We are to consider also THE GROWING IN*FLUENCE over others which his solid excellence acquires for him. Perhaps in no way does the faithful steward gain more in his traffic than in this. By his manner of life he disarms prejudice, and becomes better known in his connexions : his motives are ascertained, his designs understood, his wisdom and piety admitted. Past experience of his consistent and friendly character speaks for him. The secret authority of beneficence and uprightness' upon the conscienees of men spreads around. The great importance of this silent but powerful auxiliary
makes it by degrees a valuable additional talent. Like a commander well known to his troops, his example and spirit fill those about him with confidence, and make him capable of the most difficult undertakings.
Then the COMMUNICATION OF FURTHER GIFTS. and of opportunities for the use of them from God, together with the blessing which more and more rests on his endeavours and renders them effectual, increase the goods and talents of the diligent Christian. As he proceeds with an ardent thirst to glorify his Master and a watchfulness which seizes all favourable events, God is pleased in his providence to answer his prayers and reward his honest diligence, Surprising turns of circumstances occur. Unexpected direction and success are given to his weak and hesitating, attempts, Difficulties apparently insuperable sink away. , Aid is afforded in exi gencies. Scenes of usefulness unfold themselves. God prepares the hearts of men with whom he is connected, prospers his pious and active endeavours to glorify him amongst them, and grants an happy issue to his various projects for doing good.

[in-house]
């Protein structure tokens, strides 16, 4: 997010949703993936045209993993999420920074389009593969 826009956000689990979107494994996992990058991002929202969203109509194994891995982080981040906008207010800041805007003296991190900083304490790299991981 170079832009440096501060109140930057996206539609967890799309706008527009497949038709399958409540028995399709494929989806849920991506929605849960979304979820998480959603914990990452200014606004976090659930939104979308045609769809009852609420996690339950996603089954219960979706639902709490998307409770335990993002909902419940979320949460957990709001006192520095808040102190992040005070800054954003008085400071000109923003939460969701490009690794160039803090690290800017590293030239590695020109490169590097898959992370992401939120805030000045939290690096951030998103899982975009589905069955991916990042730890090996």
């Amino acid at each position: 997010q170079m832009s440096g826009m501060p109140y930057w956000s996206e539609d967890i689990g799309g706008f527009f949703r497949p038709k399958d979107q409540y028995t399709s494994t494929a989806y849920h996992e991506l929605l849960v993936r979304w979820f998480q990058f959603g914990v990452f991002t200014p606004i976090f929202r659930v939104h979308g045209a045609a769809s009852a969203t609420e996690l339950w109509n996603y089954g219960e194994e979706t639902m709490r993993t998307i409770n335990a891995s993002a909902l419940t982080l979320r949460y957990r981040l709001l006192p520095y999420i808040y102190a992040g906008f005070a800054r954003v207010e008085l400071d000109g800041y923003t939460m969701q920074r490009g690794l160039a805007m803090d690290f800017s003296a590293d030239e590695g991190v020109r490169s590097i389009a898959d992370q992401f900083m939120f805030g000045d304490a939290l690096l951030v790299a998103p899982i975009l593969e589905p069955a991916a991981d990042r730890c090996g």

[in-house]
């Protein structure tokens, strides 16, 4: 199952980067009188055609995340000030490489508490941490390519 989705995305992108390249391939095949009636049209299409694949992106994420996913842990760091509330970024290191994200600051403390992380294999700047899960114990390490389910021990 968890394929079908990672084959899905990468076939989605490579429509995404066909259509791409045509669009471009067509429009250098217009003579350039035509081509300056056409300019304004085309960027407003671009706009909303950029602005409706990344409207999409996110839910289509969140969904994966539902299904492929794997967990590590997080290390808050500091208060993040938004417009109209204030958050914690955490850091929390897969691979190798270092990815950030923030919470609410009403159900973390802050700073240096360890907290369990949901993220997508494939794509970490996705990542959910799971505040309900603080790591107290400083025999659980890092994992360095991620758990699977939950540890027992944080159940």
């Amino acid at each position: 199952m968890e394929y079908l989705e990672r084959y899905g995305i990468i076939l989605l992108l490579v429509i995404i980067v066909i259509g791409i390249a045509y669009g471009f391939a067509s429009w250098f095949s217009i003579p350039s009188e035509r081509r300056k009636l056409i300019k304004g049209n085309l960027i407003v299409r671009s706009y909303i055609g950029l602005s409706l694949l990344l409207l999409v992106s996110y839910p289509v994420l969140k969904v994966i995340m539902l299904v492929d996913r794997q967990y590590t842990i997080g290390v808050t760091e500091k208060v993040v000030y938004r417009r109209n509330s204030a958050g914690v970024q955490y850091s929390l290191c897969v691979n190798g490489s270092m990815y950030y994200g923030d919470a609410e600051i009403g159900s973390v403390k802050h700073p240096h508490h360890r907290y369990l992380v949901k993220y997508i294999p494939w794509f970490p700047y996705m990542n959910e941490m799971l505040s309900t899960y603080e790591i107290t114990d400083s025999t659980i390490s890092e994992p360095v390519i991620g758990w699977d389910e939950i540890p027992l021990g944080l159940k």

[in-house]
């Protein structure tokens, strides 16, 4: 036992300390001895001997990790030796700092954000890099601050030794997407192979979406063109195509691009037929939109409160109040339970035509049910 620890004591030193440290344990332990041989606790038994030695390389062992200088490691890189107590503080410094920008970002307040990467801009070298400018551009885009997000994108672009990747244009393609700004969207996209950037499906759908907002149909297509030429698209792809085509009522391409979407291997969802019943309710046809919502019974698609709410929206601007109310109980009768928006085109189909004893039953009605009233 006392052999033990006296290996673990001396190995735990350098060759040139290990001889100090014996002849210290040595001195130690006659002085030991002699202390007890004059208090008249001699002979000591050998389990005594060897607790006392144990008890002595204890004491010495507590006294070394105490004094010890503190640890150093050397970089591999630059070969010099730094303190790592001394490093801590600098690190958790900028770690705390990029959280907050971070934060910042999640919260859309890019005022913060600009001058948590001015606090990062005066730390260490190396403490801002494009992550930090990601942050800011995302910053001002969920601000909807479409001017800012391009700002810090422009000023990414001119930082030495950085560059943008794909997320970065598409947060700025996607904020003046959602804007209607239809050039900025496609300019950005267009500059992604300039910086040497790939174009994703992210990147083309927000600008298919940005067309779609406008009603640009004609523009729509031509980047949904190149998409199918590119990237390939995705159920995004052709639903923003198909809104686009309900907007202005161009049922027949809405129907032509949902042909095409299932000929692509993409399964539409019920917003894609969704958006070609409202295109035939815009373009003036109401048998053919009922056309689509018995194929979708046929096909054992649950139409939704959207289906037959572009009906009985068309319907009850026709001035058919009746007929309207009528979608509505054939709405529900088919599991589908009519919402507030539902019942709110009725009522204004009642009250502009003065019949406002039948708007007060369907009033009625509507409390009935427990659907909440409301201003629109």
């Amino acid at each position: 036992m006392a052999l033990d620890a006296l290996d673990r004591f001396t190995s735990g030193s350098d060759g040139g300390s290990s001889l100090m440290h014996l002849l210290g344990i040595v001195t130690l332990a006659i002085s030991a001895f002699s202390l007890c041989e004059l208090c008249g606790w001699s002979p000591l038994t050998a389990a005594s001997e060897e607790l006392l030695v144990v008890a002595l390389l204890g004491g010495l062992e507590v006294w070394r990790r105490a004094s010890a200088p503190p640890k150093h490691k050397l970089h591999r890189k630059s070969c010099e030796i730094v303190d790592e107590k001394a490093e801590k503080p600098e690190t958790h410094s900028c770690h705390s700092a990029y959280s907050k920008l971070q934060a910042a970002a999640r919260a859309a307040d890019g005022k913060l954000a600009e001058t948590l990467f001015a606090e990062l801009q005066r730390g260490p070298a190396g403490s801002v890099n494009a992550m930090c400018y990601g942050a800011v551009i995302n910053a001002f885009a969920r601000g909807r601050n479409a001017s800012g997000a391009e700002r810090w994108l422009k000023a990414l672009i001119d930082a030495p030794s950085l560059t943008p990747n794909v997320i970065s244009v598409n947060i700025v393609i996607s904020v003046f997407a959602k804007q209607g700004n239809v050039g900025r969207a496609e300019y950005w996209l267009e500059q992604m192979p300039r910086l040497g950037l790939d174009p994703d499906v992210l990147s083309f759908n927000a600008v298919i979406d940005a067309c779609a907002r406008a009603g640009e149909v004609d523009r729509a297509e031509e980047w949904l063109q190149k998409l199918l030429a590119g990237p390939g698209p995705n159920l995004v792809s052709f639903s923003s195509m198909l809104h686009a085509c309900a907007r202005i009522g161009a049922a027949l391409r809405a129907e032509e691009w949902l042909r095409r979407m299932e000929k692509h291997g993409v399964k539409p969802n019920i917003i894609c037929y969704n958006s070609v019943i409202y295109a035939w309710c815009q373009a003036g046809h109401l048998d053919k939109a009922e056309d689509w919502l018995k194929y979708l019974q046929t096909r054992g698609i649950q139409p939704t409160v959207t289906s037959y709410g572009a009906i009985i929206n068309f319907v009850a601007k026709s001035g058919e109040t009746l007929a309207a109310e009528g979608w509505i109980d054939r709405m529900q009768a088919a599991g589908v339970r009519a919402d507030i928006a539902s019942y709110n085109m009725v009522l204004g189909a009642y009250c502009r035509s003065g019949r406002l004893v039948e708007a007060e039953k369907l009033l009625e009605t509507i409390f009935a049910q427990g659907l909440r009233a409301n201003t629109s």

It is not easy to determine TO WHAT EXTENT the talents of the good servant may be multi, plied by these means. Į require not a perfect union of all the dispositions and circumstances which have been mentioned; for in this world